2000 – Hume Dam Rehabilitation – An Owner’s Perspective

David Dole and Brian Haisman

The $75 million remedial works at Hume Dam on the Murray River near Albury have been of national significance. The rehabilitation program associated with the structure itself and with its appurtenant works is now in the final steps of construction. The authors summarise this program with an emphasis not on technical details, but on decision processes. Equity in this dam is, in effect, held in equal parts by three State governments and by the Commonwealth government. At the same time, in response to the national water reform agenda, the governments have agreed upon new cost sharing arrangements that more nearly reflect the value of services to each government. The particular problems of decision-making within this evolving inter-State environment are discussed.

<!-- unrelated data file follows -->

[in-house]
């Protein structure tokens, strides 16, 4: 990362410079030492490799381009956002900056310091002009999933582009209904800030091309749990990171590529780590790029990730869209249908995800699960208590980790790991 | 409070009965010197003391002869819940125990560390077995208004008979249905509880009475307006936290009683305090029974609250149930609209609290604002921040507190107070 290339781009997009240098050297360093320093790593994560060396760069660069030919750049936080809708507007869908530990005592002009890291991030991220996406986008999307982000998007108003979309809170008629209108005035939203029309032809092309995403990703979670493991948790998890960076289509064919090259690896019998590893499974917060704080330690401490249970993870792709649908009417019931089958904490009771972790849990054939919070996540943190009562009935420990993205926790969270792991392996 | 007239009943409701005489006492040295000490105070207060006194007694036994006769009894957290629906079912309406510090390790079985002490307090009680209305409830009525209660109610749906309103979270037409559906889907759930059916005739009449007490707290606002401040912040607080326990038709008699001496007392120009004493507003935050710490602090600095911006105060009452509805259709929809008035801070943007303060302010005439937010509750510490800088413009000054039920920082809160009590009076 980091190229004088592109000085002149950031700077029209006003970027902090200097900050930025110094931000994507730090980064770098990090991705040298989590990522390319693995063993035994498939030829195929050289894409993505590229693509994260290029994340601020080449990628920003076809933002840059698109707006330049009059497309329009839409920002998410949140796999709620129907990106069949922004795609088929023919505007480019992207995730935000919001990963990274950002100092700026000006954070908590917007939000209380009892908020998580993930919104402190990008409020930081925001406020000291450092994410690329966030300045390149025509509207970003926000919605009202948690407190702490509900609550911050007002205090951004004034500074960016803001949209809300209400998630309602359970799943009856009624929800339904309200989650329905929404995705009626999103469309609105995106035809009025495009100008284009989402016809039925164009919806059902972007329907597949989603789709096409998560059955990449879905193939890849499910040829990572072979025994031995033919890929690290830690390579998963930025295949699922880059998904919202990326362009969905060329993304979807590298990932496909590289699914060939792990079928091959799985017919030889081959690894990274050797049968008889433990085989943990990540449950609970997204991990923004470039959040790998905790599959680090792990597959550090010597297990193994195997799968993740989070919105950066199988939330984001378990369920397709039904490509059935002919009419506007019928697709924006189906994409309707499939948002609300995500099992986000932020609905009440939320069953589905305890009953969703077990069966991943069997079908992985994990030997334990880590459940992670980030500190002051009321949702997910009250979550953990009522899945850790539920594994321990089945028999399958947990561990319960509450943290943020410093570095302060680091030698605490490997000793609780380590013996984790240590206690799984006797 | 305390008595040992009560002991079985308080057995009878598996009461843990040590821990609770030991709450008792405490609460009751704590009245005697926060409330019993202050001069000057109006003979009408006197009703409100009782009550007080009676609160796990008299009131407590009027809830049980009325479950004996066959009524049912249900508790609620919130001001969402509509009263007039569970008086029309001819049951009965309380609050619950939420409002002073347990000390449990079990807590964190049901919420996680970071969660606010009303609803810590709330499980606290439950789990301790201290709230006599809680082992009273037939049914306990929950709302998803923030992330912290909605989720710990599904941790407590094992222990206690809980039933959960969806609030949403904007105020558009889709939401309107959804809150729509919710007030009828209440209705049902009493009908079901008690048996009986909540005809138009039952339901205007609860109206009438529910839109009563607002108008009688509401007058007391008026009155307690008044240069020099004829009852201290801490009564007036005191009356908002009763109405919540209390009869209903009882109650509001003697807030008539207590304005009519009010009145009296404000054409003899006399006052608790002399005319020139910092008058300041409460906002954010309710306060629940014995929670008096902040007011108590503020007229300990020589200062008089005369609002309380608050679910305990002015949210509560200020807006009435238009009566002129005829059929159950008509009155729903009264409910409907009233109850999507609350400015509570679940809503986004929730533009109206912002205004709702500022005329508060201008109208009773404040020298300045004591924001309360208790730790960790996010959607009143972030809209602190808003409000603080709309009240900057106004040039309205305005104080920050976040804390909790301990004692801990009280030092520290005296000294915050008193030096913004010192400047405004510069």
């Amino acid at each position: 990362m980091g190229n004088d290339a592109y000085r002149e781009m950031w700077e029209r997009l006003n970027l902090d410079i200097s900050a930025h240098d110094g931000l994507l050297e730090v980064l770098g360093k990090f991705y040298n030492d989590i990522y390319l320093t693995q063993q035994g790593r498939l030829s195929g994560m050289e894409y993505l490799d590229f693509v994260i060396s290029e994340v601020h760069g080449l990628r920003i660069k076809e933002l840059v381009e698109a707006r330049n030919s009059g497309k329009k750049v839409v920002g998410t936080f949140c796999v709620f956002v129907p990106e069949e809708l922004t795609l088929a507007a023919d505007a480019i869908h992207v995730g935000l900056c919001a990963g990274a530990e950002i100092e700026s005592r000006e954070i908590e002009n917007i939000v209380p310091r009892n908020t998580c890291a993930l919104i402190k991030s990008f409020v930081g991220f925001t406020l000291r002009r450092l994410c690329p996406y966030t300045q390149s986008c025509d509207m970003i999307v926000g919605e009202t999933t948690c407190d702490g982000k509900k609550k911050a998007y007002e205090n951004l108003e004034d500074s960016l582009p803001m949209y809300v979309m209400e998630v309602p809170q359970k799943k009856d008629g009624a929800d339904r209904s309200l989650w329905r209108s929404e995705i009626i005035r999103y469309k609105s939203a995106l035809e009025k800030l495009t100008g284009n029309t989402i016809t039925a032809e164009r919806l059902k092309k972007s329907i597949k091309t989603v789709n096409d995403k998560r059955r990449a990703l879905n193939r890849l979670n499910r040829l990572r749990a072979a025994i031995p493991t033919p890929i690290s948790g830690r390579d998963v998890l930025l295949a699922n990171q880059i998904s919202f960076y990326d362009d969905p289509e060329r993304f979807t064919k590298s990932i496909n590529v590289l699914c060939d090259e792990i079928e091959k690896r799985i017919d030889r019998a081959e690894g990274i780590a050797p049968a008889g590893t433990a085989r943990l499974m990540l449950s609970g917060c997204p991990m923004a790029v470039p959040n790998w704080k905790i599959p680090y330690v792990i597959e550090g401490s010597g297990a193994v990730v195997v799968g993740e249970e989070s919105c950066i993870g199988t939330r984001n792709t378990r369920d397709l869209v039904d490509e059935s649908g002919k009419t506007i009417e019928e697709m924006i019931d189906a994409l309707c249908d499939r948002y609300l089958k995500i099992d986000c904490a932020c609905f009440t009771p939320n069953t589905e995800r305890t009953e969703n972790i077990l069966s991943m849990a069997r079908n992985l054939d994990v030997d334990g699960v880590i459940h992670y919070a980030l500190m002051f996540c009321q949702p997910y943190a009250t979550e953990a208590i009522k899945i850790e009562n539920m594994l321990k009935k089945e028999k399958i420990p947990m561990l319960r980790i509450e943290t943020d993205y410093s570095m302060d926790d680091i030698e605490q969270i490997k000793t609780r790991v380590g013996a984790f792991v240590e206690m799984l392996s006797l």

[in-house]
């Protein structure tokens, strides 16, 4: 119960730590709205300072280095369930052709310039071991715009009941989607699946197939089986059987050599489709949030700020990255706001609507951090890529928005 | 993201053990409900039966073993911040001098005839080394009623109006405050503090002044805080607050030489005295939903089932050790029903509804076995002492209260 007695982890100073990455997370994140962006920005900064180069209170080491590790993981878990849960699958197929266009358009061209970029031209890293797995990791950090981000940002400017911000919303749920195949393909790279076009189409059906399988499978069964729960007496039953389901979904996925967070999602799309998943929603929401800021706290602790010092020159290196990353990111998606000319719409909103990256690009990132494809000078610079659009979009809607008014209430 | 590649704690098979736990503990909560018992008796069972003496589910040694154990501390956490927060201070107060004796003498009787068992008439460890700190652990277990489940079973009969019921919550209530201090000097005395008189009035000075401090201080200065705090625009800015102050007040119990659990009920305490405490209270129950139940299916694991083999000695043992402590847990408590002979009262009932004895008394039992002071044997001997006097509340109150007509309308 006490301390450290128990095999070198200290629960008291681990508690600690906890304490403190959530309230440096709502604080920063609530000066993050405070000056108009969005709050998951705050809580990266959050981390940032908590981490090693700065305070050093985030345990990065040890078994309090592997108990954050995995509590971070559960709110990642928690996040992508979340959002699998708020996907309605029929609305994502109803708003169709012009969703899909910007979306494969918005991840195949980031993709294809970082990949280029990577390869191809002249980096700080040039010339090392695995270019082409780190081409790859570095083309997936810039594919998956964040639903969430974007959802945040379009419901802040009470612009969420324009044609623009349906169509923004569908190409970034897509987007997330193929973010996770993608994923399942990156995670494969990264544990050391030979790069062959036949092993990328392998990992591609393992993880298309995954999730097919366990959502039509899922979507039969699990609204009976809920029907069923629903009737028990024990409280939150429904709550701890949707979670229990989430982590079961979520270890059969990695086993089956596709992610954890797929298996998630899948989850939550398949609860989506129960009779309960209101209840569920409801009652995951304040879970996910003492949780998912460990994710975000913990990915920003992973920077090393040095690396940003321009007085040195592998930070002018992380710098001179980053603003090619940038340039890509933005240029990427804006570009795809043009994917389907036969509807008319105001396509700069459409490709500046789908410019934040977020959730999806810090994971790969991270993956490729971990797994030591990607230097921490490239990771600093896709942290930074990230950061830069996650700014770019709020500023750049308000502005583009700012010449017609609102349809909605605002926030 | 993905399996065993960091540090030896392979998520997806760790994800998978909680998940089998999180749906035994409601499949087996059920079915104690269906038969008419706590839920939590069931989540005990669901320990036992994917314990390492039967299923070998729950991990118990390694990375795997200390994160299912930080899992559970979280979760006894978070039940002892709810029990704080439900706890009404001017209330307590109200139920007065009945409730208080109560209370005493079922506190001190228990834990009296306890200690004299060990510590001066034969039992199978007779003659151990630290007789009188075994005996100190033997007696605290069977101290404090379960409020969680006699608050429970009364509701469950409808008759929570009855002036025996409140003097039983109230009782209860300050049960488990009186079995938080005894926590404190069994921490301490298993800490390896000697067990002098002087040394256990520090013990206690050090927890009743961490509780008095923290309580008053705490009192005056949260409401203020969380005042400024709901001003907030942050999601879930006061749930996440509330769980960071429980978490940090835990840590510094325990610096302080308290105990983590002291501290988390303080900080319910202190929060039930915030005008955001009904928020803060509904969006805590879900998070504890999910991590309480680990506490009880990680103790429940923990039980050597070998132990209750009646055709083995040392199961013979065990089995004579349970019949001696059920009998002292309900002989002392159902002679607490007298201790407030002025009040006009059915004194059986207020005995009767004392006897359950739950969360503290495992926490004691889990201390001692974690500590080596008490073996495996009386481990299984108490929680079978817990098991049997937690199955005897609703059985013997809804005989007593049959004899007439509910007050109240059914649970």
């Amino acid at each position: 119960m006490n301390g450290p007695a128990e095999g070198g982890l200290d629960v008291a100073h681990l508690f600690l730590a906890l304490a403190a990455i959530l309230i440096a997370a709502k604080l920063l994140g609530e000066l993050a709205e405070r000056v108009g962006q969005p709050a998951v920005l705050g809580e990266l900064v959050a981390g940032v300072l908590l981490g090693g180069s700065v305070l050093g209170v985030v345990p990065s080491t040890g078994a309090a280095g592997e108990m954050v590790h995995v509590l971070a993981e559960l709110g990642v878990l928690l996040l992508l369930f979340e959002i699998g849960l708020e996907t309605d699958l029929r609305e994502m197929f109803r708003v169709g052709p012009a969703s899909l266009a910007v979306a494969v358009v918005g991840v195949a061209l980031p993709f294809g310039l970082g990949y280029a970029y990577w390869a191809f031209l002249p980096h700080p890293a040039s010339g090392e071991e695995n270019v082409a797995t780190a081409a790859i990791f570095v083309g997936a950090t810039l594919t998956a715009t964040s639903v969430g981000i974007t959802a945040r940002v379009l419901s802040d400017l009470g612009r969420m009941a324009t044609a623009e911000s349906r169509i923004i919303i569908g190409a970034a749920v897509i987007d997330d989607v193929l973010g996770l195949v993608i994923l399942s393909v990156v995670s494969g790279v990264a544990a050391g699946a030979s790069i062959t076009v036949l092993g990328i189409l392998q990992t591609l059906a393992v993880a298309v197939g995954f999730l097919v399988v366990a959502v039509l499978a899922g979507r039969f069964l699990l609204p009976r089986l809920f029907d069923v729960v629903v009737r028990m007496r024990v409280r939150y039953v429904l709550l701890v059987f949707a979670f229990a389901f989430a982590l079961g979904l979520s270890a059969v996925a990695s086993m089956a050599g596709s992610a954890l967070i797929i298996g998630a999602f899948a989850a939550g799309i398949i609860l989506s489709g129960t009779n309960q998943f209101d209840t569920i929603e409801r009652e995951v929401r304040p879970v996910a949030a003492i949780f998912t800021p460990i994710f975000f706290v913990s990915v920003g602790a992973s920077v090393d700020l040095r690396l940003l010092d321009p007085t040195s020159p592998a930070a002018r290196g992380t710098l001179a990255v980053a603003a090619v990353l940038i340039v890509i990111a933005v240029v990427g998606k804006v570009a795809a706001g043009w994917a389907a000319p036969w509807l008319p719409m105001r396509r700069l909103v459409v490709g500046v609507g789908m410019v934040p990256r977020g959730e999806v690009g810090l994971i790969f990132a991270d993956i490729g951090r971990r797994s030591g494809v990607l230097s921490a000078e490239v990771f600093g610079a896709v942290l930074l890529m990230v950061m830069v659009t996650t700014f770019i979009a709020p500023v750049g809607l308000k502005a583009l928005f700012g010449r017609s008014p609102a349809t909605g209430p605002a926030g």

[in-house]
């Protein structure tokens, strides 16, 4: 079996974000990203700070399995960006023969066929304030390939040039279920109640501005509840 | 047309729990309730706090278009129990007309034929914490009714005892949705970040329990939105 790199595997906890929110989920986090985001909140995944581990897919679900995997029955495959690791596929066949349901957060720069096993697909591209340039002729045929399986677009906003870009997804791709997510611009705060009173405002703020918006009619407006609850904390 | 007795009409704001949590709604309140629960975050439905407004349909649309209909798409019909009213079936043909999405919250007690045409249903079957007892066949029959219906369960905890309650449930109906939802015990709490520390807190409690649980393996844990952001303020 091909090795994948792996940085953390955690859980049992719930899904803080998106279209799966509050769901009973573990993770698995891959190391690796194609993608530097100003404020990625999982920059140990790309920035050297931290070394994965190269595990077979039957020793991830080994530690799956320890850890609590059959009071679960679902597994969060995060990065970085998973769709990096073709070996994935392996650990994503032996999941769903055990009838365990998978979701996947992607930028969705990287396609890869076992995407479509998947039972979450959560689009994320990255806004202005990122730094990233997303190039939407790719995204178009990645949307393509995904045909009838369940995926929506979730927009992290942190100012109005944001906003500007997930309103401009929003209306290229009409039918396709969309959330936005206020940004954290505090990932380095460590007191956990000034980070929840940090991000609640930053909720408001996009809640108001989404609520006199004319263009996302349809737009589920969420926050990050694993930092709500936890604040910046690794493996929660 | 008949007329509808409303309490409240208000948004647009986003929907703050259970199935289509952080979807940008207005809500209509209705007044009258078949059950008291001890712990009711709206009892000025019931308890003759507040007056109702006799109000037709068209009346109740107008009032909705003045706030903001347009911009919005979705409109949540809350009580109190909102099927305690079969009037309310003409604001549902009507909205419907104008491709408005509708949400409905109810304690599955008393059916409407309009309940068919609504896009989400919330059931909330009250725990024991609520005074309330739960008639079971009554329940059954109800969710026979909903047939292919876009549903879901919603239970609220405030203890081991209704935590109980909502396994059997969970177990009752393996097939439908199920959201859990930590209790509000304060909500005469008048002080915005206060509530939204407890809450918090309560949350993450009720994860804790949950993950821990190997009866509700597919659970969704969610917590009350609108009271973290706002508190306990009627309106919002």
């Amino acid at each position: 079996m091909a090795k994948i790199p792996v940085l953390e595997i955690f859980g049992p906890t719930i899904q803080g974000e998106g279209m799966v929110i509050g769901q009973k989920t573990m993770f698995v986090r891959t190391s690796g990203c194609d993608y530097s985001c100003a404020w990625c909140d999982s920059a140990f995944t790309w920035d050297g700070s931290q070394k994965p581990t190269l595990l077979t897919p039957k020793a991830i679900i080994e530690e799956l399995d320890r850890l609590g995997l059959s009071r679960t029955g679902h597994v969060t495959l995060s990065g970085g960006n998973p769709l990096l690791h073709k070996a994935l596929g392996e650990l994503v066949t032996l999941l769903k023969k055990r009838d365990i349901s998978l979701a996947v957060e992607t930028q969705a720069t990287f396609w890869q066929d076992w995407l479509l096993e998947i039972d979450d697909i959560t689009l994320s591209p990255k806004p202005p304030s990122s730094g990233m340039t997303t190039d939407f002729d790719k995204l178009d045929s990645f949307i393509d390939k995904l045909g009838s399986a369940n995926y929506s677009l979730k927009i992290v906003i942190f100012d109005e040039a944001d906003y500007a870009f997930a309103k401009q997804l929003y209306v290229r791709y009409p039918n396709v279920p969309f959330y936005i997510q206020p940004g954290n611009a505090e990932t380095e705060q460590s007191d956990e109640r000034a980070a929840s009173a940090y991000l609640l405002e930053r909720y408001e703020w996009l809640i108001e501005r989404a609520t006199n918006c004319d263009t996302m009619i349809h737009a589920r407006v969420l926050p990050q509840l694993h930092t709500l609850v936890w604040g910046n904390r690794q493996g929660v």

Lessons from experiments with application of risk analysis are discussed. Finally, the matter of adequacy of the structure for extreme floods is still under consideration. Hume Dam will presently pass the Design Flood developed in accord with Book VI (1999) of Australian Rainfall and Runoff, and the Dam Crest Flood has been estimated to have an annual exceedance probability of 1:110,000. _ Retrofitting a spillway to pass the estimated Probable Maximum Flood will double the cost of remedial works and is estimated at 10 times the cost of similar capacity built into original construction. The authors discuss the public policy elements of this pending decision.

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